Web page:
Fmr. Congressman Mickey Edwards appointed National Constitution Center-Penn Law 2013 Fellow
The National Constitution Center and University of Pennsylvania Law School have appointed former Congressman, author and Vice President of the Aspen Institute Mickey Edwards as a visiting scholar for 2013. The National Constitution Center-Penn Law visiting scholar program is designed to foster public discourse on constitutional issues by engaging leading academics, students, practitioners, and the public in programs at the Center and at Penn’s Law School.
As part of Edwards’s yearlong appointment, he will provide insights on political parties and the U.S. Constitution through public programs, discussion groups, original writings and a featured column on the Center’s award winning blog Constitution Daily. Edwards also will advise on subjects and speakers for the Center’s critically acclaimed evening program series, as well as lead programs at the Center and Penn Law on hot-button political issues in 2013.
Edwards also serves as Director of the Aspen Institute’s Rodel Fellowships in Public Leadership, a 24-month program that identifies and convenes America’s emerging elected officials with reputations for intellect, thoughtfulness, and a commitment to civil dialogue. Edwards was a Republican member of Congress for 16 years, serving as a member of the House Republican Leadership and as a member of the Appropriations and Budget Committees. His latest book, The Parties Versus the People, has just been published by Yale University Press.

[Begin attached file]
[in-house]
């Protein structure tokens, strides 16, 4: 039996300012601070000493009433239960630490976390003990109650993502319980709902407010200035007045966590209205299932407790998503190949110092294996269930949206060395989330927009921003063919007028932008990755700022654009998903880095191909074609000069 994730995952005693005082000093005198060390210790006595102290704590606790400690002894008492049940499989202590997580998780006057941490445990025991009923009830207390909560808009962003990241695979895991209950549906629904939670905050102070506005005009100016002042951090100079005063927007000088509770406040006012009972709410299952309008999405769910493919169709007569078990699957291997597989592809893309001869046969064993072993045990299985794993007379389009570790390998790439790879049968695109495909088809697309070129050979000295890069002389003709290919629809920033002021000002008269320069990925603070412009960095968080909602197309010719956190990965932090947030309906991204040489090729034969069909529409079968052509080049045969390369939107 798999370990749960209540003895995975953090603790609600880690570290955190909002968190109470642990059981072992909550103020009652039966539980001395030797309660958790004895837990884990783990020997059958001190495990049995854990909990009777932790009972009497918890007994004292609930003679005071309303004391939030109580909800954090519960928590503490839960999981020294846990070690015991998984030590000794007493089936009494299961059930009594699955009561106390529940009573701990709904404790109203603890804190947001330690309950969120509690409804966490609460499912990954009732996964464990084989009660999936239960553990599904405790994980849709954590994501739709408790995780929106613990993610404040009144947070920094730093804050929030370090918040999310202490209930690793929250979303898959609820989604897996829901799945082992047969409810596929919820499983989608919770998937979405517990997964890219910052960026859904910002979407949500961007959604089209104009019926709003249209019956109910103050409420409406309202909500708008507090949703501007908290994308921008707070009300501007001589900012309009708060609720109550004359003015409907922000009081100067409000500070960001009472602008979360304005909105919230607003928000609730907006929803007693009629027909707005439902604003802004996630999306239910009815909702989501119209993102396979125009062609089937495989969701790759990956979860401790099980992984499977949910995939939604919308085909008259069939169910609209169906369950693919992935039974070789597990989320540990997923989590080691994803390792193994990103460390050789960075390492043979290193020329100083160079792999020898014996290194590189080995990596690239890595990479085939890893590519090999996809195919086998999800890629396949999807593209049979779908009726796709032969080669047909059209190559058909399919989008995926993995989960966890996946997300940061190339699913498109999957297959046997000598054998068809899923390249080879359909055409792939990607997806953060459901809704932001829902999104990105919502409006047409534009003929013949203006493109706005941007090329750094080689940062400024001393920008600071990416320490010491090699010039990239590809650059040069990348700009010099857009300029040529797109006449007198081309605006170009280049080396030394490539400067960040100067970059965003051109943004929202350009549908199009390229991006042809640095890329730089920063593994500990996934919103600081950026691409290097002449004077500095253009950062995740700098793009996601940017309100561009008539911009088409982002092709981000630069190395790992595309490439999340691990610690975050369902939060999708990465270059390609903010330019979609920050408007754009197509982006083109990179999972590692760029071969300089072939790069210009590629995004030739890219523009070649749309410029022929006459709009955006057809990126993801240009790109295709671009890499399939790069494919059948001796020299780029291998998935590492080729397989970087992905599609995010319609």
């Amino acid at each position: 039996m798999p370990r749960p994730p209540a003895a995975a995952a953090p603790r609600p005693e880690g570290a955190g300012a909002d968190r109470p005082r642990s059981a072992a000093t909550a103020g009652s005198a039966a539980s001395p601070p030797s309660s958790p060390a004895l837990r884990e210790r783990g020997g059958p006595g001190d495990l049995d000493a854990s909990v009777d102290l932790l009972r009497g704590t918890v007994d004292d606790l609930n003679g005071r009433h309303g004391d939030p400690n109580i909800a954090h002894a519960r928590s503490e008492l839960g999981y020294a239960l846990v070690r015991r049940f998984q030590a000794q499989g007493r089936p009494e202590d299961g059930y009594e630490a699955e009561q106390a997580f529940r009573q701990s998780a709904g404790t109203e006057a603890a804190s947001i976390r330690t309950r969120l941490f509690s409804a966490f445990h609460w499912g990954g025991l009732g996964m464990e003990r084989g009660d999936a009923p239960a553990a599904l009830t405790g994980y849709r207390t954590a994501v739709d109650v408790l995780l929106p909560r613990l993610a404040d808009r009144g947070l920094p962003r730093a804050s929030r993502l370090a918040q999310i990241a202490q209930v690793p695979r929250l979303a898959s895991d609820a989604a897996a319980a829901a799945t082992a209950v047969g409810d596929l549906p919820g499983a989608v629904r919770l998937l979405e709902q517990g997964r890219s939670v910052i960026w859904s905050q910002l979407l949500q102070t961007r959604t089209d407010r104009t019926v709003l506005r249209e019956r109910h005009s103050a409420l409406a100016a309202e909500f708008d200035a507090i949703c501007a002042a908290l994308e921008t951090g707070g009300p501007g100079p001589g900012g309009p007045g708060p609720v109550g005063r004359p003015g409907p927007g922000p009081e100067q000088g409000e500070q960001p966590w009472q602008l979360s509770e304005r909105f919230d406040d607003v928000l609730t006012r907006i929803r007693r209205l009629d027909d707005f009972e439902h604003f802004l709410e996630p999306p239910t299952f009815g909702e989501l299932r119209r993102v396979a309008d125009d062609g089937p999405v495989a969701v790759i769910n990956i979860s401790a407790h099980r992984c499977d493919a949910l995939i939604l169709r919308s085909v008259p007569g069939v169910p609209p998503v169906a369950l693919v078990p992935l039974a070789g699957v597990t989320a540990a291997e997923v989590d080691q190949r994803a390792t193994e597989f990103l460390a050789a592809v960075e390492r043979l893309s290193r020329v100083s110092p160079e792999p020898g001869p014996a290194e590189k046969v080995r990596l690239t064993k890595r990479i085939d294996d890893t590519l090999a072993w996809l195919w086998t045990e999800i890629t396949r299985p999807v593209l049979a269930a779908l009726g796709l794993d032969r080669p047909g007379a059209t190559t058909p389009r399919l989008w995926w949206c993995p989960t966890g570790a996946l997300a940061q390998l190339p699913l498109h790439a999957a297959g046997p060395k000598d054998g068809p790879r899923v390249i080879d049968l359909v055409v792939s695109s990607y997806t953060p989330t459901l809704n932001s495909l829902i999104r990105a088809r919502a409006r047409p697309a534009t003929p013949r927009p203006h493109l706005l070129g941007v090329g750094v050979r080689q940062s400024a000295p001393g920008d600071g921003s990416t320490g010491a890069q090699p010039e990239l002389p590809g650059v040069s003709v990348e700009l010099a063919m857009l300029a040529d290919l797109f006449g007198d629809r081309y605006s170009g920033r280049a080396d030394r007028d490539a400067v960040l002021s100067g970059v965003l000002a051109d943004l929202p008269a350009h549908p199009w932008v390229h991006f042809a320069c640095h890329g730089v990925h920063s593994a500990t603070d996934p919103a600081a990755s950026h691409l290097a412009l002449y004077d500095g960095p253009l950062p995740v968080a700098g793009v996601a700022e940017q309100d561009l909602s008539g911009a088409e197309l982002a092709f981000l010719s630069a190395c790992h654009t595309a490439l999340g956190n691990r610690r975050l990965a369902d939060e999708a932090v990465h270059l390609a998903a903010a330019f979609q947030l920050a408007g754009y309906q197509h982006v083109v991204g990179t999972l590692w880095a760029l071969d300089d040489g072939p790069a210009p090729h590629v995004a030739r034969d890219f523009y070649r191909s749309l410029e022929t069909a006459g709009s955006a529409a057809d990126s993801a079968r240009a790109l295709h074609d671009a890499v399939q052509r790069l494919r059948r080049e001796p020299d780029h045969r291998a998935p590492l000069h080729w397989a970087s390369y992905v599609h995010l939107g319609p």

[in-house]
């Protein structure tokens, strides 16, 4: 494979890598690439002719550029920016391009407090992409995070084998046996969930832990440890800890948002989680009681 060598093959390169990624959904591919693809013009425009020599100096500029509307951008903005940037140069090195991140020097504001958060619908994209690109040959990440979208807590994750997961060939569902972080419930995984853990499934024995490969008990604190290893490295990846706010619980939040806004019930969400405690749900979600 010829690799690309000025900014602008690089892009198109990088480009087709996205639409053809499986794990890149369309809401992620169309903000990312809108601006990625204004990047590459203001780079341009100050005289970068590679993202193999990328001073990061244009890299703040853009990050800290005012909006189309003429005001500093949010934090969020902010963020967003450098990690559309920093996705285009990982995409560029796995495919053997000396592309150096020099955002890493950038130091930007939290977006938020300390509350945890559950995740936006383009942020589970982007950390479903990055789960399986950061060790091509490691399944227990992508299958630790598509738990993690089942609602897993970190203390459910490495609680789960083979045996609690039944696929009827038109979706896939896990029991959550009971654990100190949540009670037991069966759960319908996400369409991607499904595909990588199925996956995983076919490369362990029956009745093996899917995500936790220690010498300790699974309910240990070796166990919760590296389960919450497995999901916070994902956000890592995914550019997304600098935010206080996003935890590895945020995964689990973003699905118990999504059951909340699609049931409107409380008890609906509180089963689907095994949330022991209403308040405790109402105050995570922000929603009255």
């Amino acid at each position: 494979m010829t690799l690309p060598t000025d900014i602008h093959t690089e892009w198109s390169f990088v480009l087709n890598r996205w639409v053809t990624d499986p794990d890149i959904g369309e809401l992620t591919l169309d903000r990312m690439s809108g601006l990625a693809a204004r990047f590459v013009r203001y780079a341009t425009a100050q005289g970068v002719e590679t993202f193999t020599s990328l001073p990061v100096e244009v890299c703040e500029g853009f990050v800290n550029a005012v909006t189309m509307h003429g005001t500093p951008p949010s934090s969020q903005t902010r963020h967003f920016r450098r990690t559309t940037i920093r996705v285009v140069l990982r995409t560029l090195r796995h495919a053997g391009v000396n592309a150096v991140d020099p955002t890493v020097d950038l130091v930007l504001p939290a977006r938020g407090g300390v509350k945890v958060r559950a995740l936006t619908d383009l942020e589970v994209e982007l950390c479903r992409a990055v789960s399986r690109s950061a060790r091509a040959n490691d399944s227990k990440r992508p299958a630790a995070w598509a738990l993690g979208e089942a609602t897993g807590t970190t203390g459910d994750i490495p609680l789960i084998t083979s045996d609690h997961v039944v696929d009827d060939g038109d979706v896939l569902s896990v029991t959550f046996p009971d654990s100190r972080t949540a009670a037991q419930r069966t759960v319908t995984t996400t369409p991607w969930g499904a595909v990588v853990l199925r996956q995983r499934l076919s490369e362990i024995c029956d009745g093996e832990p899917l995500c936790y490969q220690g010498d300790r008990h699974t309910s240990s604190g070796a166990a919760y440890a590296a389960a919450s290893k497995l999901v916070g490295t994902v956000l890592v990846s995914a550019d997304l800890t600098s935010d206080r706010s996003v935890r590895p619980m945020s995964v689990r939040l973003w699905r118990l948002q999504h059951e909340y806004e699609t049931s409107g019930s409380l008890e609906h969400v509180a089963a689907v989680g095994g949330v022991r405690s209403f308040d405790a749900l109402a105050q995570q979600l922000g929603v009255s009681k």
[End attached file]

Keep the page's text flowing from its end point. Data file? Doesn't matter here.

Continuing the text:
“We are honored to have Congressman Edwards affiliated with the National Constitution Center as a visiting scholar and spokesperson,” said Vice President of External Affairs Alison Young. “His experience as a Washington insider and intriguing research will bring a fresh perspective to the Center’s conversations on the Constitution’s contemporary relevance.”
“I’m delighted to have a chance to work with the National Constitution Center and Penn Law,” said Edwards. “The Constitution is the guarantor of our freedoms and lays out a system of self-governance that set much of the modern world on an entirely new path, in which the people themselves were in charge of determining their future. The mission of Center is nothing less than ensuring that the constitutional framework is preserved for future generations – and I’m especially pleased to be working with law students who will deal with these issues throughout their careers. I am incredibly proud to have been selected to help with that important mission and to be closely associated with such prestigious and invaluable institutions.”
“Mickey’s breadth of experience in Congress, think tanks, and in academia will add to the vitality of the Law School community,” said Michael A. Fitts, Dean of Penn Law. “We look forward to his engagement with our faculty and students.”
Edwards is a member of the Board of Directors of The Constitution Project, has co-chaired task forces on judicial independence and the war power, and served on the American Bar Association Task Force on Presidential Signing Statements and the American Society of International Law Task Force on the International Criminal Court. After leaving the Congress, he taught for 11 years at Harvard University’s John F. Kennedy School of Government and for five years as a lecturer at Princeton’s Woodrow Wilson School of Public and International Affairs. He also has been a visiting professor at the University of Maryland Law School and at Georgetown University’s Public Policy Institute and a visiting lecturer at Harvard Law School.
Previous National Constitution Center-Penn Law visiting scholars have included Akhil Reed Amar, Sarah Gordon, A.E. Dick Howard, Douglas Kmiec, Theodore Olson, Jeffrey Rosen, Richard Allen, and Kathleen Sullivan.